The next evidence is magnesium precipitation. The chemical element magnesium is deposited in a certain quantity. If our home is billions of years old, then we should see considerable layers of magnesium precipitation somewhere. But, they do not exist. One more proof is the Law of Precession. According to it, the Earth loses energy and slightly slows down its rotation within a period of seventy years or more. And if the Earth is billions years old, then everything on the planet would either have collapsed like a pancake or flown away because of its rotation. When students ask me what happened to the dinosaurs, I usually tell them: “According to the theory of evolution, they simply spun around for a while and then flew off because they were the heaviest creatures.” It is a joke, but we will discuss it seriously when we read verses from Holy Scripture later.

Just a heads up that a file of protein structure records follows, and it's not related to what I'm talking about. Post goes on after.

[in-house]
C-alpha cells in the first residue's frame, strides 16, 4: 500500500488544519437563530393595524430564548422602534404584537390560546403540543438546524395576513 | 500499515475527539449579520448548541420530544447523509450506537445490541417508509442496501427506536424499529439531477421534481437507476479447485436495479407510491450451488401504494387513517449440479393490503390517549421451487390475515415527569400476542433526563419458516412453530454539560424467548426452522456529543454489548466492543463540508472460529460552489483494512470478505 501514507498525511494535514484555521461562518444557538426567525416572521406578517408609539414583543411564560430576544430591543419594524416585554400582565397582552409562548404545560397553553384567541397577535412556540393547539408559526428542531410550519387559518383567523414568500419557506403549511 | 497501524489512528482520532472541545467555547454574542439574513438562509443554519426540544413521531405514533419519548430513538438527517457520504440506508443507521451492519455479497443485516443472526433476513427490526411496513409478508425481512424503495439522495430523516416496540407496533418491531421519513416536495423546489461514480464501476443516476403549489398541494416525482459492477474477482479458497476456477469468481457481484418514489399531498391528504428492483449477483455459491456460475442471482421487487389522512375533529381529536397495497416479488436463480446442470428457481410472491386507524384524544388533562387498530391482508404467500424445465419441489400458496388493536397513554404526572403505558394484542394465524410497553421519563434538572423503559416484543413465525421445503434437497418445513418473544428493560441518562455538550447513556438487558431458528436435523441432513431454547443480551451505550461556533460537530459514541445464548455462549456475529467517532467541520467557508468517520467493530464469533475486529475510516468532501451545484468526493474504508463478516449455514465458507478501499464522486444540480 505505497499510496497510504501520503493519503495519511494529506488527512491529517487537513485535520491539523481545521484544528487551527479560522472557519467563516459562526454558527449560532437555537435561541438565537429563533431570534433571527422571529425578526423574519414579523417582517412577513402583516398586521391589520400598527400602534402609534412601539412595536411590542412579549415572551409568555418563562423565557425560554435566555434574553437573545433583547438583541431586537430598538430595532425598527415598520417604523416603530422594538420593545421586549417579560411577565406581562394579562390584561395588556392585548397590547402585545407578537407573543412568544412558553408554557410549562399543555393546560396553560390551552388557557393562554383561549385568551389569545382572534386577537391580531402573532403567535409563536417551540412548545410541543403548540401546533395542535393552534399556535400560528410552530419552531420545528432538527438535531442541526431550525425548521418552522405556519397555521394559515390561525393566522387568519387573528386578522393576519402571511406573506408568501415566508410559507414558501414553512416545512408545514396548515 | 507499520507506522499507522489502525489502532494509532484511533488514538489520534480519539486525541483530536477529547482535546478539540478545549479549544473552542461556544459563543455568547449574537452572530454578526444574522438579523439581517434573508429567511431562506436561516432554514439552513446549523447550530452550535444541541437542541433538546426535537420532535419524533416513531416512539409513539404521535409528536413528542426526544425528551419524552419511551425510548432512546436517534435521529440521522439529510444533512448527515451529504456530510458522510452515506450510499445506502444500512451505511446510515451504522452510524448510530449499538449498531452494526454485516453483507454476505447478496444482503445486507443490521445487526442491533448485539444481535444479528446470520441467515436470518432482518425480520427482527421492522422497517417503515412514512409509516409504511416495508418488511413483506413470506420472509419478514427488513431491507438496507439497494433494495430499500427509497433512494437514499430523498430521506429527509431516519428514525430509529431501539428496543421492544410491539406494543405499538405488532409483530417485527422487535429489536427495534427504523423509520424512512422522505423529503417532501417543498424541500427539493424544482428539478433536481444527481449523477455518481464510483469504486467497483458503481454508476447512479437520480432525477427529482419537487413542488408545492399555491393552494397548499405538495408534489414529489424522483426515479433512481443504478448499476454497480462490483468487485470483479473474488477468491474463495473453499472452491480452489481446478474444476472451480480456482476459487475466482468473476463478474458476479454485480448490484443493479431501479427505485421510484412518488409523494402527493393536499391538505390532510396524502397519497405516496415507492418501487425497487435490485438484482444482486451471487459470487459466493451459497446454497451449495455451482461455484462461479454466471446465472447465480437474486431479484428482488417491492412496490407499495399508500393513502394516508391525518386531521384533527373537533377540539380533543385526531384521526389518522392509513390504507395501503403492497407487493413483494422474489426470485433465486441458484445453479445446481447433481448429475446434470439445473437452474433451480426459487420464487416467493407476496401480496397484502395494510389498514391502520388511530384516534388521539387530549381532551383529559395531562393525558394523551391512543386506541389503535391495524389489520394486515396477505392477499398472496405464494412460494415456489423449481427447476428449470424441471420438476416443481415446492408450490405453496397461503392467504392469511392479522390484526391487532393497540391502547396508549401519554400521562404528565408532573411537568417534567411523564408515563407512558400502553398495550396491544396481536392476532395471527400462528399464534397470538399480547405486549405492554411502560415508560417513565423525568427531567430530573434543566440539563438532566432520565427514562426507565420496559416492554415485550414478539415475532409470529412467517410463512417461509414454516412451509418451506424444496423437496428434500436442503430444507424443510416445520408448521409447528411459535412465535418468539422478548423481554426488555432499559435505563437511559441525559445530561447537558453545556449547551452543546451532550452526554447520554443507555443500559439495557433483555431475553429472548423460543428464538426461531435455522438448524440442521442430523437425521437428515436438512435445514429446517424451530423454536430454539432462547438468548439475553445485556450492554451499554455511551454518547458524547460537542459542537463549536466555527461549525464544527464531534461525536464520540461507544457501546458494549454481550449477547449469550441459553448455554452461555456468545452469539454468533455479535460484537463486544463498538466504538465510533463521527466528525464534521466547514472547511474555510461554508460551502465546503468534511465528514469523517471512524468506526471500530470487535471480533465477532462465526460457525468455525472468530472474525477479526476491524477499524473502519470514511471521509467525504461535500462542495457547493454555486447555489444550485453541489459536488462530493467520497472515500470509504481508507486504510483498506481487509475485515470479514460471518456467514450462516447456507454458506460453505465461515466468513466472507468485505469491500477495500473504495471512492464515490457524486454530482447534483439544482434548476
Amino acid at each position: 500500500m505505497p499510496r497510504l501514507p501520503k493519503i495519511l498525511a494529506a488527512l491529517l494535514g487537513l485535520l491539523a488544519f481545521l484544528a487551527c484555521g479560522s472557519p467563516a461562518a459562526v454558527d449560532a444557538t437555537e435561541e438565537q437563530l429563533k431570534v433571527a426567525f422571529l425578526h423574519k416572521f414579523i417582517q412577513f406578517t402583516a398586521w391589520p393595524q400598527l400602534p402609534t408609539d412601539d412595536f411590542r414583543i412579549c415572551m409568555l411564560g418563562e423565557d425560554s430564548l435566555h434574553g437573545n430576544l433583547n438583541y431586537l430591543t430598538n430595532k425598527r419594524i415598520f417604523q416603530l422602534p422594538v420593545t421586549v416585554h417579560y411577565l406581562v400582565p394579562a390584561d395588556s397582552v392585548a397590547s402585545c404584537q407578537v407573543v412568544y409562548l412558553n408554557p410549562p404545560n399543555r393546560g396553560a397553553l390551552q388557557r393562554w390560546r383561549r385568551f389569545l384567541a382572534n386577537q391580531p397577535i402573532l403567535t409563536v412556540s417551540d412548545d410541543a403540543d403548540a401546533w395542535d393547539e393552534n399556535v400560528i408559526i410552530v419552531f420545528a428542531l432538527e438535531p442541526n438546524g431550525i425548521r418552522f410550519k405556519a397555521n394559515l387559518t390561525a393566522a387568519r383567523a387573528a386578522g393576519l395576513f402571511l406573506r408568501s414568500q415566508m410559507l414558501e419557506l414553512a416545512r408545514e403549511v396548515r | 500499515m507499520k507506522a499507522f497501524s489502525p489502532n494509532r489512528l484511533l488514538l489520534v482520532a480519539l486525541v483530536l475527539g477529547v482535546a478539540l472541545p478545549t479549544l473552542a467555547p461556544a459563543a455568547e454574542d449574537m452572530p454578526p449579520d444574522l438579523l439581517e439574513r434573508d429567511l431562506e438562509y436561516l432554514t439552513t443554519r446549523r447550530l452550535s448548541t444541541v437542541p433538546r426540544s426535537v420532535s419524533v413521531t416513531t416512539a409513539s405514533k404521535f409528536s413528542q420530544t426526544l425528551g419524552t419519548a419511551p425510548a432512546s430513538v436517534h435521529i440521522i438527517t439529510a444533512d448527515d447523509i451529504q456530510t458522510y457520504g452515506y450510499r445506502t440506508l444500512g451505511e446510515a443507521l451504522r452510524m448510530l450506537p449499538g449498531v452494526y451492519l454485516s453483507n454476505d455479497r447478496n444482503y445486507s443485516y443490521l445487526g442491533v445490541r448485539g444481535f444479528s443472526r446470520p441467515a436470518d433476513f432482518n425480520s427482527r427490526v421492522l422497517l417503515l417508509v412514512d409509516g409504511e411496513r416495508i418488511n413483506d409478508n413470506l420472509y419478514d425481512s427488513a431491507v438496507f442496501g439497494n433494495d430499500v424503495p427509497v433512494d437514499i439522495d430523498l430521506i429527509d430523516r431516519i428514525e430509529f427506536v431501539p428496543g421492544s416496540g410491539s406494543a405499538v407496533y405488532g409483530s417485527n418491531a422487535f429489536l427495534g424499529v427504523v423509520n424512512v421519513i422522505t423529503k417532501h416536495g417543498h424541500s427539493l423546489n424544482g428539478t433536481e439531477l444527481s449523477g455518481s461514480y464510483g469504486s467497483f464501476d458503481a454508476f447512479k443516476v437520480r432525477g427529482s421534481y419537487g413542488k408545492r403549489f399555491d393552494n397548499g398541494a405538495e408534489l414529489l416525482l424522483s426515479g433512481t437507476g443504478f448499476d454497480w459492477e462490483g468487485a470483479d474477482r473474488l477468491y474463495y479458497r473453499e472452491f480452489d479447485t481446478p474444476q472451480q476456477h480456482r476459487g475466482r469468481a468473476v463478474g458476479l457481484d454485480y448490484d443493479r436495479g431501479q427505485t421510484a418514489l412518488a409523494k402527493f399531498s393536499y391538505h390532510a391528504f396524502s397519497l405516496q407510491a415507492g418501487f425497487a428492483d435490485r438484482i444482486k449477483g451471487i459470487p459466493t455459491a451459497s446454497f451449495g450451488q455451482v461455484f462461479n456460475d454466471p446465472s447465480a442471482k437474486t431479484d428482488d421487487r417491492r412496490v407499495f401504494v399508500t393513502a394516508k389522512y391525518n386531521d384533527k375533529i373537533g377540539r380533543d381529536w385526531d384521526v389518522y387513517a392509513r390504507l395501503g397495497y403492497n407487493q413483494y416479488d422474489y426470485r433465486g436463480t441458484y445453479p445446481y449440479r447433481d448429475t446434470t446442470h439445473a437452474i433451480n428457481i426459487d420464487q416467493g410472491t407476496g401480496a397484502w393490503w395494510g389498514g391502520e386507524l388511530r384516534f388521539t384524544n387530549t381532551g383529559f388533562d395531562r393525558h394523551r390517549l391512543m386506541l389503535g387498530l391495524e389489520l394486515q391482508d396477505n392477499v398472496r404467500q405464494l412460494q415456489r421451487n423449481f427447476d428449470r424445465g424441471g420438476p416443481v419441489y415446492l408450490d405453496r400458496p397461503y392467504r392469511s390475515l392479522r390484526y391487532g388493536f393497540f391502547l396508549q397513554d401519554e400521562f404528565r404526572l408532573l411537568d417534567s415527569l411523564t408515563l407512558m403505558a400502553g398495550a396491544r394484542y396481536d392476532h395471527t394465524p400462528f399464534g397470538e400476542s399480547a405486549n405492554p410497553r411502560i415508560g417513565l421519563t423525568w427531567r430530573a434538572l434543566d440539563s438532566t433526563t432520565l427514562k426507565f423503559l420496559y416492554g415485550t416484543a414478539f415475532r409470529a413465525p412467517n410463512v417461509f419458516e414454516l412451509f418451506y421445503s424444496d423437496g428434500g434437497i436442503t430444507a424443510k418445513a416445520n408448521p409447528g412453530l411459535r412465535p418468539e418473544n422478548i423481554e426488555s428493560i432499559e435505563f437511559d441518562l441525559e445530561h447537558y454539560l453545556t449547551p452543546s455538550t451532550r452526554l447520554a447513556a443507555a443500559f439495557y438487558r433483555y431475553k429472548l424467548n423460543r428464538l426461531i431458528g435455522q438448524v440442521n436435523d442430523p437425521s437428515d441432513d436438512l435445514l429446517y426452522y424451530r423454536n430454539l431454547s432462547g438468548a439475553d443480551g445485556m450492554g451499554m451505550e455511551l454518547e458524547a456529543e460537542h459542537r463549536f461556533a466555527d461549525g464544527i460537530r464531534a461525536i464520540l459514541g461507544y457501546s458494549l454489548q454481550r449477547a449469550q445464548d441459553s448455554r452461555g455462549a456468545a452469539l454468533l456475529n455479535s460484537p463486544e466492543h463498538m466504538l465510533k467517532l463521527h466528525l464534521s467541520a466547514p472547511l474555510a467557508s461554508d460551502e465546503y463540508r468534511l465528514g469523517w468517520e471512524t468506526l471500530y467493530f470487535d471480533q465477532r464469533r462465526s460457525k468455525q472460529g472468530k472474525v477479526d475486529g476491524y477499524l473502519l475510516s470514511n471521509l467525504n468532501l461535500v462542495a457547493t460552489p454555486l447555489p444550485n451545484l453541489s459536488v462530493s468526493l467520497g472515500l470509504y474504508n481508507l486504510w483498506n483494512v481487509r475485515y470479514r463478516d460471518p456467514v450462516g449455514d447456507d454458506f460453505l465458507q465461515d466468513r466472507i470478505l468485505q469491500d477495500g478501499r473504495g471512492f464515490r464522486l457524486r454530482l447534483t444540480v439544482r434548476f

Thus, as we see, there is no proof that our Earth is billions years old—it’s nothing more than a theory. But various theories abound.
“And God saw that it was good”
Let us turn now to studying the Holy Scriptures. The first book of the Bible is called Genesis, which literally means “Beginning.” A man who knows his origins, knows where he has come from, and who is aware of the purpose and end of life, has a more comprehensive awareness.
So let’s read the first chapter:
In the beginning God created the heaven and the earth. And the earth was without form, and void; and darkness was upon the face of the deep. And the Spirit of God moved upon the face of the waters. And God said, Let there be light: and there was light (Gen. 1:1-3).